The context in which public health strategy is developed and services are commissioned has shifted dramatically since 2013. Decisions previously made within the NHS are now being taken by public health teams within Local Authorities, arguably bringing a whole new political dimension to public health decision-making. The shifting culture and context of decision-making means that as generators and synthesisers of evidence, we are interested in supporting public health decision-makers to continue to make informed and judicious evidence-based choices. This means that not only do we need to understand the new culture and practices of evidence use, but we also need to critically examine whether our own research outputs are fit for purpose in supporting decision-making in this new climate.
To do this we are undertaking three planned activities. In stage 1, we are undertaking a scoping review of recent literature to understand evidence-use practice and drivers, which will provide a framework for the project and ensure we build upon, rather than replicate, previous initiatives. In stage 2, we will ‘take the temperature’ of evidence use culture, behaviour, knowledge, and attitudes across public health teams in England through the development and fielding of a survey of public health decision-makers. Stage 3 involves using the findings from previous stages to design a qualitative study. In this qualitative stage we are observing and understanding the points in the decision-making process where research evidence is currently under-utilised but could be tailored to better meet the needs of public health decision-makers.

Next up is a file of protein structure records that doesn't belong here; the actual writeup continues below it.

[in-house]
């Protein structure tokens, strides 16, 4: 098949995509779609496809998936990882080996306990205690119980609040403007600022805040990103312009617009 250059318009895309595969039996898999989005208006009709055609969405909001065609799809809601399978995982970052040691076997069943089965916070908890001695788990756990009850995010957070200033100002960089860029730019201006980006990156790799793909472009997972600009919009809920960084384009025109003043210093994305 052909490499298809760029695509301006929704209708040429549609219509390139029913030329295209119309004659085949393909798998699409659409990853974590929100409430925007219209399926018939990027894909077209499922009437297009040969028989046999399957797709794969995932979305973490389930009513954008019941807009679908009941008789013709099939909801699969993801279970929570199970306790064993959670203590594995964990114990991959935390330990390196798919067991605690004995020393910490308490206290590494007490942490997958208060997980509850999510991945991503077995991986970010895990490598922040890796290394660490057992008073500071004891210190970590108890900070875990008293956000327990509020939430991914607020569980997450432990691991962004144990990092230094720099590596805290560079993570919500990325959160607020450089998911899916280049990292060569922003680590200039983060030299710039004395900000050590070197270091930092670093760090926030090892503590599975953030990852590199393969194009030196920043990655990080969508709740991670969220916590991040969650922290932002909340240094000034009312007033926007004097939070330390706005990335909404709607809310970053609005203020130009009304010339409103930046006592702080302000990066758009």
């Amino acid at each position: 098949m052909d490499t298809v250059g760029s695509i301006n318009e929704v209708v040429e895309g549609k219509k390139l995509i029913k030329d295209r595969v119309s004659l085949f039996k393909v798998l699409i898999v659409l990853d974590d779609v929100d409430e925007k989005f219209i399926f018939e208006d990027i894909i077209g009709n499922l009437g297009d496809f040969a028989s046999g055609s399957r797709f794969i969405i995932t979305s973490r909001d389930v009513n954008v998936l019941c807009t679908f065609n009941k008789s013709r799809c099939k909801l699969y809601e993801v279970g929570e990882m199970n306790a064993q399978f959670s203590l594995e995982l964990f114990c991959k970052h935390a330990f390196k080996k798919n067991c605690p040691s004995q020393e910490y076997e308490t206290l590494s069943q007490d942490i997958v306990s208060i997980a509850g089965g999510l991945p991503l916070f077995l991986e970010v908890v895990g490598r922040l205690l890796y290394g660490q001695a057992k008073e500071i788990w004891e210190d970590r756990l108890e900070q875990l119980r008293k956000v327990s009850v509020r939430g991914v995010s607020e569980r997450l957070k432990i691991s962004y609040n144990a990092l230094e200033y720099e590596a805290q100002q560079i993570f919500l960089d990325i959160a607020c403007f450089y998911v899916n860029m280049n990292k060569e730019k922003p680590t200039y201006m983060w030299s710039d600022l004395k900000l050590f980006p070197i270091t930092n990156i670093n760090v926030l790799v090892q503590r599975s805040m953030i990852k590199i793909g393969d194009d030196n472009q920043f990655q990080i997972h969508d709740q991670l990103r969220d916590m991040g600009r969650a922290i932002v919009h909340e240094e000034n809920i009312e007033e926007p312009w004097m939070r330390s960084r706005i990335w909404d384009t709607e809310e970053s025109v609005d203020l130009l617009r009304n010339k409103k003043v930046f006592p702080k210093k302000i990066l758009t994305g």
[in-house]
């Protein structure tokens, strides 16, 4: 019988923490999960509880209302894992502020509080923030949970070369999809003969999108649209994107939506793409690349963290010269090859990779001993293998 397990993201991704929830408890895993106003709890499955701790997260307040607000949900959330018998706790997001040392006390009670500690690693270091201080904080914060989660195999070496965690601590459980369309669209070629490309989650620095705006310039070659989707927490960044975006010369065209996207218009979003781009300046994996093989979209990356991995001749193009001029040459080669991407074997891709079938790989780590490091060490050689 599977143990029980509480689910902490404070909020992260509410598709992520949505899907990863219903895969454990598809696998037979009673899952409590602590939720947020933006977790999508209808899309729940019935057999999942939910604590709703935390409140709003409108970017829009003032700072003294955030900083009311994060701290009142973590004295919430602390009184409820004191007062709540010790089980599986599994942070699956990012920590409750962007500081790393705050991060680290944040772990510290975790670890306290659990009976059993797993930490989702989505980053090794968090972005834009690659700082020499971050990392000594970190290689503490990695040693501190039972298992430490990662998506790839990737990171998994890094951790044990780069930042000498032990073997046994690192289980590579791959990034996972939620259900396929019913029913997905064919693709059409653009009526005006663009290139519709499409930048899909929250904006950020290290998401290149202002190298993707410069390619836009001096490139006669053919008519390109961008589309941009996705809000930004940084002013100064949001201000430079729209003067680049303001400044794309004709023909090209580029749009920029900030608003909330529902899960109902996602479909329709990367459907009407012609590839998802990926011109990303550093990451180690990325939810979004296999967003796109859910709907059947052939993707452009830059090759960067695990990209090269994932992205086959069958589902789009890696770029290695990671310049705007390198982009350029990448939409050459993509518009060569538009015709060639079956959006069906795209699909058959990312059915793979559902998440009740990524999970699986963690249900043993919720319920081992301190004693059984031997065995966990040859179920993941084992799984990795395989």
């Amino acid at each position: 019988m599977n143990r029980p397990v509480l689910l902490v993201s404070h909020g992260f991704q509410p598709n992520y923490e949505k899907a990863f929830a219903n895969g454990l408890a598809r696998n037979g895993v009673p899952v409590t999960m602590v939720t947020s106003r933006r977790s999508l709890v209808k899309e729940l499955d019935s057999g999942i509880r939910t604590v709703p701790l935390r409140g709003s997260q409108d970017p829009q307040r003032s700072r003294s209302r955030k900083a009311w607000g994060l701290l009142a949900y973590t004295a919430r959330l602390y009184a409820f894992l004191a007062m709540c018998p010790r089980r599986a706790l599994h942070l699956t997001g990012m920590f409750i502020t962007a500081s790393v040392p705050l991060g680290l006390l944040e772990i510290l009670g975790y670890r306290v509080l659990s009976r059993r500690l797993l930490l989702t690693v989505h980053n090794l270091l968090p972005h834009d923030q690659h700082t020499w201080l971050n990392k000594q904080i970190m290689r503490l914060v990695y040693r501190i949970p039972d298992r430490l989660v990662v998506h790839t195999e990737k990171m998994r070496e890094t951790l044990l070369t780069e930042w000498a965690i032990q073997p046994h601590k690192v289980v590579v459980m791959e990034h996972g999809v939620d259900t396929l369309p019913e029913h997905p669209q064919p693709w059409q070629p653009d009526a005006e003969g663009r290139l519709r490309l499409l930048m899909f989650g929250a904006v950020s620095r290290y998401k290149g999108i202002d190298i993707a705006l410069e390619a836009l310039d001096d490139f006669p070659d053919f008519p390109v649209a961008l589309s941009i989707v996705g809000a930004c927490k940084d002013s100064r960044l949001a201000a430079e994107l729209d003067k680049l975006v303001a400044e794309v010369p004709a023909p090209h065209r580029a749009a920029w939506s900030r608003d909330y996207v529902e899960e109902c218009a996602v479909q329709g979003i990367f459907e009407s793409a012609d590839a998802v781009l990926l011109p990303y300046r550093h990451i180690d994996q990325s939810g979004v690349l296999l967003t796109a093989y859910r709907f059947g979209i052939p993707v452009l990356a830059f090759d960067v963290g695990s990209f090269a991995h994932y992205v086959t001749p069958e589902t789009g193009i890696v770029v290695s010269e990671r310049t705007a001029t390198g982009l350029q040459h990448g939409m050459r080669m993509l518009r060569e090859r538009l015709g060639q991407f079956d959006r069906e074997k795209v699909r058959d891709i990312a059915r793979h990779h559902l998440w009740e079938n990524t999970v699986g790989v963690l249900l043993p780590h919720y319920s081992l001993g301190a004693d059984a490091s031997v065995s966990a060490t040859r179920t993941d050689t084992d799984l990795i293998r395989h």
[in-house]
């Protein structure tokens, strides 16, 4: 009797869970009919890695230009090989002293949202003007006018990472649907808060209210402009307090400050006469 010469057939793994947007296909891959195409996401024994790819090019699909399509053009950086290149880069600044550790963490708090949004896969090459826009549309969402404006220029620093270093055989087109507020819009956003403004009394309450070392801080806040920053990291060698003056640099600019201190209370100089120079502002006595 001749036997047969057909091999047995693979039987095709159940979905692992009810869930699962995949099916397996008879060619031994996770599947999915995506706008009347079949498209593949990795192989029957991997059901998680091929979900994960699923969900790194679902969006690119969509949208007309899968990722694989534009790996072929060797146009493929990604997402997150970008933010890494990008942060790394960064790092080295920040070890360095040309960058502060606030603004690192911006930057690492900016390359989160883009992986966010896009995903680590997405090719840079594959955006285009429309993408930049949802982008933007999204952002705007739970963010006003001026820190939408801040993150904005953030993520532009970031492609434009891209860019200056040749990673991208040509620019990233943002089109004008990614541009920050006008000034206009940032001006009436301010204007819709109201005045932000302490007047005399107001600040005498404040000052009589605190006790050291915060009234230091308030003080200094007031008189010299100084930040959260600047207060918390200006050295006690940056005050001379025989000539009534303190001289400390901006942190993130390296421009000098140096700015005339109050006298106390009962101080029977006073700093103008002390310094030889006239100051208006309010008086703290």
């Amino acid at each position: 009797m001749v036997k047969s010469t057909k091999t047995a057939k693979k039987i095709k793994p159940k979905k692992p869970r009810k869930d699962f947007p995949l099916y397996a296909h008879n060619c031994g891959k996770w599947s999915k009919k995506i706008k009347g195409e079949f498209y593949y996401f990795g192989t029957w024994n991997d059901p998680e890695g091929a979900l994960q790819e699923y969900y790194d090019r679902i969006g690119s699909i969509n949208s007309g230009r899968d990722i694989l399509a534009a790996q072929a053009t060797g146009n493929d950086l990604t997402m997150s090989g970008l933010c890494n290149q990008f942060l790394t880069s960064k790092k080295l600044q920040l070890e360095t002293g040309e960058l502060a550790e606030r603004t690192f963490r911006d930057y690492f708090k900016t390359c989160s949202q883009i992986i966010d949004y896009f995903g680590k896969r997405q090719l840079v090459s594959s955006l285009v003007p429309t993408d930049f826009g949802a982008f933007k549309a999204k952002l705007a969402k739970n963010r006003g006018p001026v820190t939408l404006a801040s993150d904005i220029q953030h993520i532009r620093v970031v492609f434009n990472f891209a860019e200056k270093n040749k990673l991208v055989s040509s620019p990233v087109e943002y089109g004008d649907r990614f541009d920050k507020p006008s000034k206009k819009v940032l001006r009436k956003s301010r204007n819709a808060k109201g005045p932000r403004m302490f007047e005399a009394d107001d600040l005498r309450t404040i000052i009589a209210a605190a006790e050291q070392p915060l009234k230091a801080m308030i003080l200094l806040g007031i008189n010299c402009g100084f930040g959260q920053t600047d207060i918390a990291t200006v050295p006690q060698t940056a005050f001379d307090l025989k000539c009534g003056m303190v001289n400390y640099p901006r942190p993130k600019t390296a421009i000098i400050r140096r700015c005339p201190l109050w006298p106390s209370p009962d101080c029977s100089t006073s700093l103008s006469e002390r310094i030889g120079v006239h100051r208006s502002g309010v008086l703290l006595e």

Successful completion of this work will improve our understanding of the evidence needs of public health decision-makers, which ultimately could lead to better public health outcomes.
Principal investigator: Professor James Thomas, UCL Institute of Education
Other project team members: Dr Dylan Kneale, UCL Institute of Education; Dr Antonio Rojas-García, UCL Institute of Epidemiology & Health
Start date: April 2015
Partners and collaborators involved: UCL